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[p. 76]

Herbert Newton Ackerman.

Mr. Ackerman was the seventh president of the Medford Historical Society and an interested worker. In the early morning of September 24, 1925, he passed quietly away from us. Born in New Haven, Conn., May 19, 1853, he came in early life with his parents to Medford, his grandfather being one of the old Medford granite workers.

His education was in the Medford schools. He graduated from the High School in 1870, then in one of the adjoining buildings, now the Centre School. He was president of the High School Association, formed soon after, which published the ‘School History,’ by Principal Cummings.

After a course in Bryant & Stratton business college he was in the accounting department of the Boston & Lowell R. R., and for thirty-eight years with the American Board of Foreign Missions. His was the particular duty of shipment of supplies to distant missionaries.

He served our city faithfully on its School Board for several years. In his early youth he joined the Trinitarian Church on High street, and in 1872 he became a a charter member (perhaps the youngest) of the West Medford Congregational Church, of which his father was one of the first deacons. He was a leader among its young people and later a deacon. He was well qualified to take up the work (previously assigned to former President Brown, so suddenly taken from us) of preparing the Register's history of that church.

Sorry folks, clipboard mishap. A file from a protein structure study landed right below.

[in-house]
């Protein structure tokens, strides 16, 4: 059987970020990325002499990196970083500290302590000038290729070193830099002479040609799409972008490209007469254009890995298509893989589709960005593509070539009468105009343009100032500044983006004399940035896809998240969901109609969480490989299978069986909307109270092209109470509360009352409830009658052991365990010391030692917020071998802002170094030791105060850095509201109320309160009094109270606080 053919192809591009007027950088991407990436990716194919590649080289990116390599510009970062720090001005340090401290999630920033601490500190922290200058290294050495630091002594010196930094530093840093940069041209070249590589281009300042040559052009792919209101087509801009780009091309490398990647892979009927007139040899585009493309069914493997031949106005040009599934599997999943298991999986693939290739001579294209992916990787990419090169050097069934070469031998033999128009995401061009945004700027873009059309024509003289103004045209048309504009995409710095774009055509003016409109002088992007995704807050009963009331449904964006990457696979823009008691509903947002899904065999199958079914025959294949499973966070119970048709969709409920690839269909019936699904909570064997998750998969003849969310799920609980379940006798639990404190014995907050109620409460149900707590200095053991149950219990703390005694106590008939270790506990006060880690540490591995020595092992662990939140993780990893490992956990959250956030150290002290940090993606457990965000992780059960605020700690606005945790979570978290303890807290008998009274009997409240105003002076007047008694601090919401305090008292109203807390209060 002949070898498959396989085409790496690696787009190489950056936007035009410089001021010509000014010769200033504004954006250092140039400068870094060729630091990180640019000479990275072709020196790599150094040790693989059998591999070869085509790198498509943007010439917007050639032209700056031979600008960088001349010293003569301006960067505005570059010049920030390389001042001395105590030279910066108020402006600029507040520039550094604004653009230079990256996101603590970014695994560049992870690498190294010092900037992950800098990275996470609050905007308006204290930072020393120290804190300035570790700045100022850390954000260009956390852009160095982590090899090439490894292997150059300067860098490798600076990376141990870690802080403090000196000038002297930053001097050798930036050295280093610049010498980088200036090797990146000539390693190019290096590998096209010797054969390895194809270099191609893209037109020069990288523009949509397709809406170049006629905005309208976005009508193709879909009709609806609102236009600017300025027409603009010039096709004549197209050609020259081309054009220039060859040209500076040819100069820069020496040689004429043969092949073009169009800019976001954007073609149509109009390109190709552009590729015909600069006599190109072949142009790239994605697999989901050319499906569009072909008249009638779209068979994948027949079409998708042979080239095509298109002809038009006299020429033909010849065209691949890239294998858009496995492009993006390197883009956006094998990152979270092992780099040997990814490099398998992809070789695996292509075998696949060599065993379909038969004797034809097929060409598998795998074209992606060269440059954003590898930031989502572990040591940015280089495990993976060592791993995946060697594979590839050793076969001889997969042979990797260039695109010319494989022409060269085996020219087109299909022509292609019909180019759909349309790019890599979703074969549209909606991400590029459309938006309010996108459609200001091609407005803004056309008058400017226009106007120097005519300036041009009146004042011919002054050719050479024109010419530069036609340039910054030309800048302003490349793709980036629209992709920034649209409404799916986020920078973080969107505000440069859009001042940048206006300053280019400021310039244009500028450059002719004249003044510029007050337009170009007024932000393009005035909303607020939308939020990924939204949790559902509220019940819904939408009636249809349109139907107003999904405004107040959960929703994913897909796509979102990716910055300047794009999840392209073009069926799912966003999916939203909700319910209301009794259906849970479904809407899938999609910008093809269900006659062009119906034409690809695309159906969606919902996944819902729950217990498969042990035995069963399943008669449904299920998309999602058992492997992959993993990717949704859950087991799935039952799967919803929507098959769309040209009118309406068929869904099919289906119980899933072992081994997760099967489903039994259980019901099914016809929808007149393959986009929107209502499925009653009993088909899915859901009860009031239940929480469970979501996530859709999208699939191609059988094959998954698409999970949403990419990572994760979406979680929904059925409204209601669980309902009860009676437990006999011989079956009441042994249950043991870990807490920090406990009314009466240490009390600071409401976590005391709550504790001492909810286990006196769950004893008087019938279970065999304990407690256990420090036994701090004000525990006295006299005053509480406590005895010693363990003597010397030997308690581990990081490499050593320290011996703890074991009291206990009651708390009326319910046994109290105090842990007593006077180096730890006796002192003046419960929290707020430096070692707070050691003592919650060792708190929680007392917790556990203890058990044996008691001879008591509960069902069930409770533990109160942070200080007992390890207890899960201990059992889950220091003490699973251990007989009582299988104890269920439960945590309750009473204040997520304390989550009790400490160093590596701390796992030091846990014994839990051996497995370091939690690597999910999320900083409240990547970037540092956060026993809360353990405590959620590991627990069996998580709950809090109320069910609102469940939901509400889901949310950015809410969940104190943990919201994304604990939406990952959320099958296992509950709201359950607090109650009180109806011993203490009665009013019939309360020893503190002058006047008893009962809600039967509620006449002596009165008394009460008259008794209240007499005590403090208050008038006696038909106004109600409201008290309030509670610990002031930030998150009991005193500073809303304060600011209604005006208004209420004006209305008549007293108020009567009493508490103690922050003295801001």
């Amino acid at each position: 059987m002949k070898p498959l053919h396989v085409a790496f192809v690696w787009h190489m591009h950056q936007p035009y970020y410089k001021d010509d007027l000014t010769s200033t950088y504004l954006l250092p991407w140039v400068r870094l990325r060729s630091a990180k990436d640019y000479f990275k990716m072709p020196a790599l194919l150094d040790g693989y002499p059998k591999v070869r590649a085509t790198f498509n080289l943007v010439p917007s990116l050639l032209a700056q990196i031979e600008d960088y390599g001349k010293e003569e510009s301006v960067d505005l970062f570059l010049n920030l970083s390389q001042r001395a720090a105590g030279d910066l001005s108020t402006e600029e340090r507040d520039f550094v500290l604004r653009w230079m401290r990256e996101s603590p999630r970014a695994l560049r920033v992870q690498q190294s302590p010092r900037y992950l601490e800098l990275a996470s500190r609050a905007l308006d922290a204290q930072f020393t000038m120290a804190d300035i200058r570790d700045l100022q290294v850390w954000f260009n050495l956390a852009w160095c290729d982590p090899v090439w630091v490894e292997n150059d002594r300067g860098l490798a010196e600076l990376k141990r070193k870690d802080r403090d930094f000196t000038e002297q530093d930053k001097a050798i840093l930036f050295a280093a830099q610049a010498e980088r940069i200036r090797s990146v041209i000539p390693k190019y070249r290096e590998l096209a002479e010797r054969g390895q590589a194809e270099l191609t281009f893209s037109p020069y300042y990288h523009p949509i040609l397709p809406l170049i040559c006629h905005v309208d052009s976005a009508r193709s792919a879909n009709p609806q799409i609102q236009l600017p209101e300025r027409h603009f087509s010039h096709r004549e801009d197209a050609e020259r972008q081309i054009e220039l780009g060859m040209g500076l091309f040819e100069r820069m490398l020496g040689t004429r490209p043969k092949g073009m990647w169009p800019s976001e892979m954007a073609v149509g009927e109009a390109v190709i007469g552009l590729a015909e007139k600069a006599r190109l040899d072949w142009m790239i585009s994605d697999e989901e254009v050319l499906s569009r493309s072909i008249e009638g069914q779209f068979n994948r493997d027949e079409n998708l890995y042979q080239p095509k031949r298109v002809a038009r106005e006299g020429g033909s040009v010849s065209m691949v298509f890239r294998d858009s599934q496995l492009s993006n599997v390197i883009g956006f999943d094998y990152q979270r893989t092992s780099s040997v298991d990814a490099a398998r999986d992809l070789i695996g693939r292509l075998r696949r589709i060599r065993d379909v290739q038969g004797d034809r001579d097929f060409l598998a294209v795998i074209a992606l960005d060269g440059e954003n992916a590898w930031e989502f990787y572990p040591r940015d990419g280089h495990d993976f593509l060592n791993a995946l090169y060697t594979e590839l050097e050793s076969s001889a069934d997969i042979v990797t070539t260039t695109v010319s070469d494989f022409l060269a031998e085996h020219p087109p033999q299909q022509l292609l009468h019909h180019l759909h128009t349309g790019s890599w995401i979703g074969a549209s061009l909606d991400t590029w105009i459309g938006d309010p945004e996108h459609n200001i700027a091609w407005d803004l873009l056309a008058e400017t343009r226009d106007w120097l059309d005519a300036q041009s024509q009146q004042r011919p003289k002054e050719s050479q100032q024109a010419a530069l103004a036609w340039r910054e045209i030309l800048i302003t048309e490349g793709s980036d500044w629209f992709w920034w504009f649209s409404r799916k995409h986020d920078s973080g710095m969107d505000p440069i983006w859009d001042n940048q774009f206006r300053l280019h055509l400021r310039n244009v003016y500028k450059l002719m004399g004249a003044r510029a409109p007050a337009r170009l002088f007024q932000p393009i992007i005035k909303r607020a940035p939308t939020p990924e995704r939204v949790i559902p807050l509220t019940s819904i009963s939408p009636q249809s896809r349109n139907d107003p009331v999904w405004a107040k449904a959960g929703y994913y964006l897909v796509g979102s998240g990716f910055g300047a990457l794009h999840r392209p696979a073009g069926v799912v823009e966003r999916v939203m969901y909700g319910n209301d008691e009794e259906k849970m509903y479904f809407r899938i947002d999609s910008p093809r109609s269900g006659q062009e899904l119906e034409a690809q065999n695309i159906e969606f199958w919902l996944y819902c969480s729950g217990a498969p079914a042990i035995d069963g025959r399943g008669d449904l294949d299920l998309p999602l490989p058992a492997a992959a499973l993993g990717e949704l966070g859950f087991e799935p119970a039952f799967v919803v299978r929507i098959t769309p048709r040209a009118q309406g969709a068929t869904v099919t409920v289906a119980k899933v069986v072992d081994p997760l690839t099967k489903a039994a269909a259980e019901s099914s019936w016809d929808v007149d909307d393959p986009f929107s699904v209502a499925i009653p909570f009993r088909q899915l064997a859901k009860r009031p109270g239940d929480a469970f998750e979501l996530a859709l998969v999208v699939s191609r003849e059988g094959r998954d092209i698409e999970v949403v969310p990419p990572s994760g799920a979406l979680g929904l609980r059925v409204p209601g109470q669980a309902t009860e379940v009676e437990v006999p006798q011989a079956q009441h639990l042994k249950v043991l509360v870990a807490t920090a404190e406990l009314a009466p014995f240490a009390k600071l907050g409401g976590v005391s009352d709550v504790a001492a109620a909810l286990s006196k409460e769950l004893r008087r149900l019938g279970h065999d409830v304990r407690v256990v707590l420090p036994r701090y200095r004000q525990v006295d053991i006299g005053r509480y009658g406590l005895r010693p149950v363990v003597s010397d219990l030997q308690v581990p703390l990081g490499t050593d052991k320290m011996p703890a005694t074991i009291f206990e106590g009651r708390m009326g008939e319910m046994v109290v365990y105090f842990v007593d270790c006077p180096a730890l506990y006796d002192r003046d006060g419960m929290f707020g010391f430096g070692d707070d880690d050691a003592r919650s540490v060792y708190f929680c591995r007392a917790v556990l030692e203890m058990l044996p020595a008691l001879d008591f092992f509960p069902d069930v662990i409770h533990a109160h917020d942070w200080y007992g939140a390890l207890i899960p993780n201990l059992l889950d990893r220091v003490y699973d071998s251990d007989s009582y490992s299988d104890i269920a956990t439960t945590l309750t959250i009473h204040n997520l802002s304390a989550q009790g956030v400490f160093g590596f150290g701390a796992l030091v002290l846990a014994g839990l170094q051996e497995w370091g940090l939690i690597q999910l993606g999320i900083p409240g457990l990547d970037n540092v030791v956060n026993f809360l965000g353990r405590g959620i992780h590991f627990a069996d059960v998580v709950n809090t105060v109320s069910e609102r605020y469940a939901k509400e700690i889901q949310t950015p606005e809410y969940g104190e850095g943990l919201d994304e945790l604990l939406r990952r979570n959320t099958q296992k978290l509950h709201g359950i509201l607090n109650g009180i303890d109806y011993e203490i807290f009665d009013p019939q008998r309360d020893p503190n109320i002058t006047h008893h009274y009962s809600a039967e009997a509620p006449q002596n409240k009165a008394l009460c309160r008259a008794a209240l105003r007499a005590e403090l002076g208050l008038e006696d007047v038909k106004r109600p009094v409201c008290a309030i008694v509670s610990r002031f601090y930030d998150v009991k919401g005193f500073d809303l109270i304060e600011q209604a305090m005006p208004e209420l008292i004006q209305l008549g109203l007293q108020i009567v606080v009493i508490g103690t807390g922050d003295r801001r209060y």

During his later years he was connected with the Mystic Church—one of its deacons, emeritus at the last, doing some fine historical work at its seventy-fifth anniversary. He was chosen a vice-president of this Society in 1915, and ever after gave of his time and effort to our work. During the five years he thus served, in which were strenuous days and exacting duties (two of the vice-presidents being laid aside by [p. 77] sickness), your president found him his right-hand man, and during the following five years, in our reversed positions, he was ever striving for our welfare and success.

Appointed upon the city's committee for Patriot's Day he entered heartily into the plans for the coming Revolutionary memorial and was one of the ‘Minute Men of 1925.’ That was his latest public work. Illness in May prevented his doing more. In bodily weakness he returned to his daily duties and his persevering zea kept him at his office till a certain line of work was finished. That duty done he came home to sleep,— his last sleep, which wakes not here.

—M. W. M.

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